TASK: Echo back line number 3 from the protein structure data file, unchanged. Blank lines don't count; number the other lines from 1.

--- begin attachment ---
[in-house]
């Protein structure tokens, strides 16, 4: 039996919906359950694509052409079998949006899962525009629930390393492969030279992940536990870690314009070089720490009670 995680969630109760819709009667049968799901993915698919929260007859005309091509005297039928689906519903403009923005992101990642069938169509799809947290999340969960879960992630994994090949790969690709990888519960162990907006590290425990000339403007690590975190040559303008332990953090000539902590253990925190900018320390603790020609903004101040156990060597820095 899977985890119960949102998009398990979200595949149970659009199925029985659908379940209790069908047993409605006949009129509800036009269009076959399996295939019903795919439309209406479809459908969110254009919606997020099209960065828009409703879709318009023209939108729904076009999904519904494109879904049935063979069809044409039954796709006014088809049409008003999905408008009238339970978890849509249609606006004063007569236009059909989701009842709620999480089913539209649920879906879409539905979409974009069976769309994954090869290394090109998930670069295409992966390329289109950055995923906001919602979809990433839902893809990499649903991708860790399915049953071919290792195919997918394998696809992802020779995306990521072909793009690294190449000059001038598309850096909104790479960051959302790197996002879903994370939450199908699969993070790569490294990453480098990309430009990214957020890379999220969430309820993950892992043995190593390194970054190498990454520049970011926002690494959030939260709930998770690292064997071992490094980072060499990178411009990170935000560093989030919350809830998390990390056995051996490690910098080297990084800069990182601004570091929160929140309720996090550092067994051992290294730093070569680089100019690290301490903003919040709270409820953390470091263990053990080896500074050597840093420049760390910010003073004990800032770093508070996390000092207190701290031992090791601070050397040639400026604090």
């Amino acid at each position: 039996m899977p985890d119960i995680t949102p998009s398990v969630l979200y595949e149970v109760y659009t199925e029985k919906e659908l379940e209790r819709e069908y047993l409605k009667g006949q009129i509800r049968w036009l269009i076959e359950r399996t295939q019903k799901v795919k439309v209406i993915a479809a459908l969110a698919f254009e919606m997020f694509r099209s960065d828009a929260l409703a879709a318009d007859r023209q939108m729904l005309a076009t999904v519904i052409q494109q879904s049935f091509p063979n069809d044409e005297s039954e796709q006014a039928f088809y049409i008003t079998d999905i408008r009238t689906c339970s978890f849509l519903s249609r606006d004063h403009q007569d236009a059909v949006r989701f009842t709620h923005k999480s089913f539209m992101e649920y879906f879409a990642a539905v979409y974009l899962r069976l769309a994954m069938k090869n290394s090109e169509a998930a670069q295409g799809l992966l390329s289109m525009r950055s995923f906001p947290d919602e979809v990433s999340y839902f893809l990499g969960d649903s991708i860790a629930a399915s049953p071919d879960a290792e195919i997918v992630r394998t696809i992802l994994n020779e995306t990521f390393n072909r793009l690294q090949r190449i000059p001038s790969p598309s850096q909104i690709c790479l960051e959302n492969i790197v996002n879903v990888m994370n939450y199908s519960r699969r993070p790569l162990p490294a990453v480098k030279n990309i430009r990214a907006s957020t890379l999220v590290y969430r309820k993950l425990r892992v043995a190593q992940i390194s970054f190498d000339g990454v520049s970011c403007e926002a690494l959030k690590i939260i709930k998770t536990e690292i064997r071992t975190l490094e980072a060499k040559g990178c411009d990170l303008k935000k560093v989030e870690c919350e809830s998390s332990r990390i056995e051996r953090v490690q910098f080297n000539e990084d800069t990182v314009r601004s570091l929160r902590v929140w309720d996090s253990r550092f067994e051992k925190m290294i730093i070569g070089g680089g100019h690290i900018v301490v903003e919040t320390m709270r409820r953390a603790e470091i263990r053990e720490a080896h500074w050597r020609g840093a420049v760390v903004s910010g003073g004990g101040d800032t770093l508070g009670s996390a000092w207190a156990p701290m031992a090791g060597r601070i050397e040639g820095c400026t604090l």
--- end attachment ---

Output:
């Amino acid at each position: 039996m899977p985890d119960i995680t949102p998009s398990v969630l979200y595949e149970v109760y659009t199925e029985k919906e659908l379940e209790r819709e069908y047993l409605k009667g006949q009129i509800r049968w036009l269009i076959e359950r399996t295939q019903k799901v795919k439309v209406i993915a479809a459908l969110a698919f254009e919606m997020f694509r099209s960065d828009a929260l409703a879709a318009d007859r023209q939108m729904l005309a076009t999904v519904i052409q494109q879904s049935f091509p063979n069809d044409e005297s039954e796709q006014a039928f088809y049409i008003t079998d999905i408008r009238t689906c339970s978890f849509l519903s249609r606006d004063h403009q007569d236009a059909v949006r989701f009842t709620h923005k999480s089913f539209m992101e649920y879906f879409a990642a539905v979409y974009l899962r069976l769309a994954m069938k090869n290394s090109e169509a998930a670069q295409g799809l992966l390329s289109m525009r950055s995923f906001p947290d919602e979809v990433s999340y839902f893809l990499g969960d649903s991708i860790a629930a399915s049953p071919d879960a290792e195919i997918v992630r394998t696809i992802l994994n020779e995306t990521f390393n072909r793009l690294q090949r190449i000059p001038s790969p598309s850096q909104i690709c790479l960051e959302n492969i790197v996002n879903v990888m994370n939450y199908s519960r699969r993070p790569l162990p490294a990453v480098k030279n990309i430009r990214a907006s957020t890379l999220v590290y969430r309820k993950l425990r892992v043995a190593q992940i390194s970054f190498d000339g990454v520049s970011c403007e926002a690494l959030k690590i939260i709930k998770t536990e690292i064997r071992t975190l490094e980072a060499k040559g990178c411009d990170l303008k935000k560093v989030e870690c919350e809830s998390s332990r990390i056995e051996r953090v490690q910098f080297n000539e990084d800069t990182v314009r601004s570091l929160r902590v929140w309720d996090s253990r550092f067994e051992k925190m290294i730093i070569g070089g680089g100019h690290i900018v301490v903003e919040t320390m709270r409820r953390a603790e470091i263990r053990e720490a080896h500074w050597r020609g840093a420049v760390v903004s910010g003073g004990g101040d800032t770093l508070g009670s996390a000092w207190a156990p701290m031992a090791g060597r601070i050397e040639g820095c400026t604090l």